Edward Pool, Appellant, v. United States of America, Appellee, 344 F.2d 943 (9th Cir. 1965)Annotate this Case
Rehearing Denied June 1, 1965
Russell E. Parsons, Los Angeles, Cal., for appellant.
Manuel L. Real, U. S. Atty., John K. Van de Kamp, Asst. U. S. Atty., Asst. Chief, Crim. Sec., J. Brin Schulman, Asst. U. S. Atty., Asst. Chief, Crim. Sec., Michael P. Balaban, Asst. U. S. Atty., Los Angeles, Cal., for appellee.
Before BARNES, DUNIWAY and ELY, Circuit Judges.
BARNES, Circuit Judge:
Appellant commenced his trial before a jury on four counts, two charging the concealment and two charging sale of two amounts of heroin. (21 U.S.C. § 174.) During this jury trial, the parties signed a stipulation of facts, and the case was thereafter tried by the judge. Appellant was found guilty on each count, and sentenced to ten years — five years on each count, counts three and four to run consecutively with one and two, respectively.
Two errors are alleged:
(1) There was no valid waiver of jury as required by Rule 23(a).
(2) The statutory presumption of § 174 created by proof of possession of heroin is unconstitutional.
The discussion in chambers, which led to the stipulation, was outside of the jury's presence; was between, and in the presence of, the judge, and the prosecutor, the defense counsel, and the defendant.
Counsel for defendant said:
"It would be the desire of the defendant at this time to waive his right to trial by jury and to submit the matter on a stipulated set of facts * * *."
"Your Honor, the Government will not consent to the waiver of the jury until the stipulation is drafted and signed."
Counsel for defendant:
"At which point the waiver will then be effective * * *." (R.T. 97)
Appellant heard this. His counsel said it in his presence. Thereafter both appellant and his counsel signed the stipulation. Appellant's act of placing his own signature on the stipulation of fact under the circumstances here present constituted a written manifestation of his intent to waive his right to a jury trial. It was not on or in the usual form, but the consent was fully evident in writing.
As government counsel states, such an interpretation fulfills not only the spirit of Rule 23(a) in guaranteeing a free and intelligent waiver, but also fulfills the letter of the rule by providing written evidence of that intent. In protecting any defendant's constitutional rights we do, and should, look beyond form to substance. We should do no less in protecting the public's rights.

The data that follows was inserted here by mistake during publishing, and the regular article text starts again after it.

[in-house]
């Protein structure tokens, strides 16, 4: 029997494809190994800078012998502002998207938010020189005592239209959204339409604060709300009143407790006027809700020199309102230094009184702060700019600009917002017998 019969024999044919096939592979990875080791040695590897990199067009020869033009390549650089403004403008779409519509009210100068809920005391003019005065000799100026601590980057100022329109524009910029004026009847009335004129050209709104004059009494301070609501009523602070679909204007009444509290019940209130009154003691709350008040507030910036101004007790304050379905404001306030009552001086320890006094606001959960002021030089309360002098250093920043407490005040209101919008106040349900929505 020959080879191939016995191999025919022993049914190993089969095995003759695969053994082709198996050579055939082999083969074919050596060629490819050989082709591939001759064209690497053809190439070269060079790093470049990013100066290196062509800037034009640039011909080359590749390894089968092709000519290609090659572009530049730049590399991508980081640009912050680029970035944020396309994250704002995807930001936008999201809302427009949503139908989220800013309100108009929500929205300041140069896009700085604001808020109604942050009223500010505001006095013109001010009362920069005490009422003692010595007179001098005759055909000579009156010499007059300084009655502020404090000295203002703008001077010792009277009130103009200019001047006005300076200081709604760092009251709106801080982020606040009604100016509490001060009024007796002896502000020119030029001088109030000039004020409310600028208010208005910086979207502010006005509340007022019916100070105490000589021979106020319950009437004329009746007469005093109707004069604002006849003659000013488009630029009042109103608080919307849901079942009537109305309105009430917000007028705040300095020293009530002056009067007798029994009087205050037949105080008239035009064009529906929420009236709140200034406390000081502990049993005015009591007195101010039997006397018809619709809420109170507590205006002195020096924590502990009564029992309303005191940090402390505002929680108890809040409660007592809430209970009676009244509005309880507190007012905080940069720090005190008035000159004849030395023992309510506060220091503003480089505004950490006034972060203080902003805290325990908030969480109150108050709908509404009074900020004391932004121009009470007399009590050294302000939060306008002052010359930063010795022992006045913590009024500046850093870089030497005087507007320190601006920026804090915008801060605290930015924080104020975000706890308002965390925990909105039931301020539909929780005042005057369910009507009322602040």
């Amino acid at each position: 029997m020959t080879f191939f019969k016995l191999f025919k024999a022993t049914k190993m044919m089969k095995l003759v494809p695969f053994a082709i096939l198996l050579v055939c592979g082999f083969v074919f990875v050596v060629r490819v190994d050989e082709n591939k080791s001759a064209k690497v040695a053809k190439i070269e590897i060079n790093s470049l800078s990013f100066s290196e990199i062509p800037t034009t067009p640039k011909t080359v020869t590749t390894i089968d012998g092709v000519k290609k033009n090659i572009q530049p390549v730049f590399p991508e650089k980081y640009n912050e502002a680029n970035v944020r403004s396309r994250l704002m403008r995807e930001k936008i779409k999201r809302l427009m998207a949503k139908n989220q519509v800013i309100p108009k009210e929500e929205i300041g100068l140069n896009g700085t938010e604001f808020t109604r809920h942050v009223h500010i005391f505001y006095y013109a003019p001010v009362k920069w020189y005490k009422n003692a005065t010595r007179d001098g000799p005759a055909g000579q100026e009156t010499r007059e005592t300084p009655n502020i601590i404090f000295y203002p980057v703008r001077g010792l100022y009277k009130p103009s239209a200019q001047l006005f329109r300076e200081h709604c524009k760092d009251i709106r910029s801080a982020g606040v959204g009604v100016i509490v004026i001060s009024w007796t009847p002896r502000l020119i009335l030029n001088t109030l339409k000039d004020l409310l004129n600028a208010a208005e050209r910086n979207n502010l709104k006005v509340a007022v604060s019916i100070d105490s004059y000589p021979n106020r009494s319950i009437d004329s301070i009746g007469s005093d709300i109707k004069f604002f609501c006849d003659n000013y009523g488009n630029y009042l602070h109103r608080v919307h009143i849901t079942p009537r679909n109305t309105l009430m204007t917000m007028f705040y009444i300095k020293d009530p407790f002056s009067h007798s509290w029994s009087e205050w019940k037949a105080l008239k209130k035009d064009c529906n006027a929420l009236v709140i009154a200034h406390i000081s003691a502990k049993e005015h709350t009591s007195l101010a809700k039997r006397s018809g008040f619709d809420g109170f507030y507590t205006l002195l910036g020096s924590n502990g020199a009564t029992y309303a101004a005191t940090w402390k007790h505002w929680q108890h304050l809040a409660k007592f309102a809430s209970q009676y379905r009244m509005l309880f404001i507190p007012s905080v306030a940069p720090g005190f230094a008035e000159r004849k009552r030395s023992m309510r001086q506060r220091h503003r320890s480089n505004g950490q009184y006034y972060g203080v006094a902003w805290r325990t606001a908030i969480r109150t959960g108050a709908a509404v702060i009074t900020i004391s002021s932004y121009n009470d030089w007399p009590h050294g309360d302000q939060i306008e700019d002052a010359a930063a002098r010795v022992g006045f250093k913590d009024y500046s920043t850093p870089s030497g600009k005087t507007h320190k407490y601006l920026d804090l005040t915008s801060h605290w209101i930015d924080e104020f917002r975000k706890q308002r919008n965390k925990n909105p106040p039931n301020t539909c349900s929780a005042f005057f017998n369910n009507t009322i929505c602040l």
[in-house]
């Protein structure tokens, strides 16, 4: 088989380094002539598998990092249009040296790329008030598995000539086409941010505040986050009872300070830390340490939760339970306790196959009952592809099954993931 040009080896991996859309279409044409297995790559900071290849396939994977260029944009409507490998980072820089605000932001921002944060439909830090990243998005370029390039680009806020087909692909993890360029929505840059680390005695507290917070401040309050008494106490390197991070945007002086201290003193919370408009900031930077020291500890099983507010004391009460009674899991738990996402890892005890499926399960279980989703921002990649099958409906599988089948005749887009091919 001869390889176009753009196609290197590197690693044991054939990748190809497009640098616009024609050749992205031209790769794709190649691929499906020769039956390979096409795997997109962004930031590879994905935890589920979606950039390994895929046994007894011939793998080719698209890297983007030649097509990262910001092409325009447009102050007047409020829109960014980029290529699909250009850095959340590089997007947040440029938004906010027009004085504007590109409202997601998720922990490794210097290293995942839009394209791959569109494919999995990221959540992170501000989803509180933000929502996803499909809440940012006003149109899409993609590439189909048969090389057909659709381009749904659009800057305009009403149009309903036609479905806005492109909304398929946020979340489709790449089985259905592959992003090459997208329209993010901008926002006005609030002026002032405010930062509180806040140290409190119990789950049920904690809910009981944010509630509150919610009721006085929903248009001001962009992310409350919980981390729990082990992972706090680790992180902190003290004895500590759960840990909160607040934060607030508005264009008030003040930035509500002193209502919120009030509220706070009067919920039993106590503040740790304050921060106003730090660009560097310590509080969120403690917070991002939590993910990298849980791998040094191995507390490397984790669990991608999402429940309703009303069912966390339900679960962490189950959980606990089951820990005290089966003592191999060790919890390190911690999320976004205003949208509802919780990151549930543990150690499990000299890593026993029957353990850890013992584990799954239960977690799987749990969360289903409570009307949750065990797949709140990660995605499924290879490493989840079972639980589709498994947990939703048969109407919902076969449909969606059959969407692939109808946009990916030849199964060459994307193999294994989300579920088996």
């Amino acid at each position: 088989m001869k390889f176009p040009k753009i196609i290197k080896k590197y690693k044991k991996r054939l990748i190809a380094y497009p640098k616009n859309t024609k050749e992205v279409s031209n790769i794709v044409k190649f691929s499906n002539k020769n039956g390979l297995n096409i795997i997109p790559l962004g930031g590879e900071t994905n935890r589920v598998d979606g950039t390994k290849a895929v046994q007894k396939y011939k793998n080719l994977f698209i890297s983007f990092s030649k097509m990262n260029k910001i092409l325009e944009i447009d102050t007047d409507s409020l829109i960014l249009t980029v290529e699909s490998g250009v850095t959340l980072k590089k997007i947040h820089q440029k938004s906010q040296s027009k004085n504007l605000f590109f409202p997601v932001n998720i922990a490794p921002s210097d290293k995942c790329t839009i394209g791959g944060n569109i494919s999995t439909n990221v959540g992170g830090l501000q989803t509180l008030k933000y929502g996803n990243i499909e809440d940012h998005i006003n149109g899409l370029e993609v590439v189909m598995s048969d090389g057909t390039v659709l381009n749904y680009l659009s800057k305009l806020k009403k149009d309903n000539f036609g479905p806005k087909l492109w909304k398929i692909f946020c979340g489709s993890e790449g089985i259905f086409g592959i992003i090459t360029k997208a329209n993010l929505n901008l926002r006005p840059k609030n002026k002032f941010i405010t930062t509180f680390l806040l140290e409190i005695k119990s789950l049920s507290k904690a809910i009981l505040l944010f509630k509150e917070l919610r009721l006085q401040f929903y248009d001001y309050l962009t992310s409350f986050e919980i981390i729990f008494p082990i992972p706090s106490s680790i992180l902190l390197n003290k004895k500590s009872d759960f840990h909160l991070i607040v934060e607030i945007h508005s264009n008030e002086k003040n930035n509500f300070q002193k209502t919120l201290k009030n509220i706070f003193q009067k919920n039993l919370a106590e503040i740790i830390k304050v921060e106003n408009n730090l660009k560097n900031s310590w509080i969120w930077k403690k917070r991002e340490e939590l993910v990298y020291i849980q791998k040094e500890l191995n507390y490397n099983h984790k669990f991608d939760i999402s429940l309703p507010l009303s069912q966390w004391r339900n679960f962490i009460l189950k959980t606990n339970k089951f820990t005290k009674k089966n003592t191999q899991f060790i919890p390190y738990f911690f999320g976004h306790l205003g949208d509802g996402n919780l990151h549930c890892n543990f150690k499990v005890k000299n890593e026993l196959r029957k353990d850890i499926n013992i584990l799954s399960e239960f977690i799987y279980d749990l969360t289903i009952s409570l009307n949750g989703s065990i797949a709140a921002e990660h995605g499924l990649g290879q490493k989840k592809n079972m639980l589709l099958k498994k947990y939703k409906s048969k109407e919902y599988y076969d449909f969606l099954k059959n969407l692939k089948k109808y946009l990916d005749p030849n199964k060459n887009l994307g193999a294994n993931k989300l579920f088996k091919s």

Appellant does not now and has never urged either that he failed to consent, or that his consent was not freely and intelligently exercised. He urges, at most, a technical non-compliance. This, at most, is harmless error or damnum absque injuria.
The concern of society in creating the rule is to insure a greater probability of a defendant understanding what he is doing, if and when he waives his right to trial by jury, by requiring the waiver to be in writing. Patton v. United States, 281 U.S. 276, 50 S. Ct. 253, 74 L. Ed. 854 (1930); Horne v. United States, 264 F.2d 40 (5th Cir.), cert. den. 360 U.S. 934, 79 S. Ct. 1460, 3 L. Ed. 2d 1549 (1959).
We hold there was a valid written waiver.
Appellant's second alleged error of insufficiency of the evidence is based on the validity of the statutory presumption contained in 21 U.S.C. § 174. We have repeatedly followed the Supreme Court in holding it constitutional, particularly with respect to opium derivatives. Yee Hem v. United States, 268 U.S. 178, 45 S. Ct. 470, 69 L. Ed. 904 (1925); Agobian v. United States, 323 F.2d 693 (9th Cir. 1963), cert. den. 375 U.S. 985, 84 S. Ct. 517, 11 L. Ed. 2d 472 (1964); Cellino v. United States, 276 F.2d 941 (9th Cir. 1960).
Additionally, in the stipulation of facts it is stipulated the appellant was asked if he got these particular narcotics in Mexico, and he answered that he had. There thus was evidence, which if believed, made reliance on the presumption unnecessary.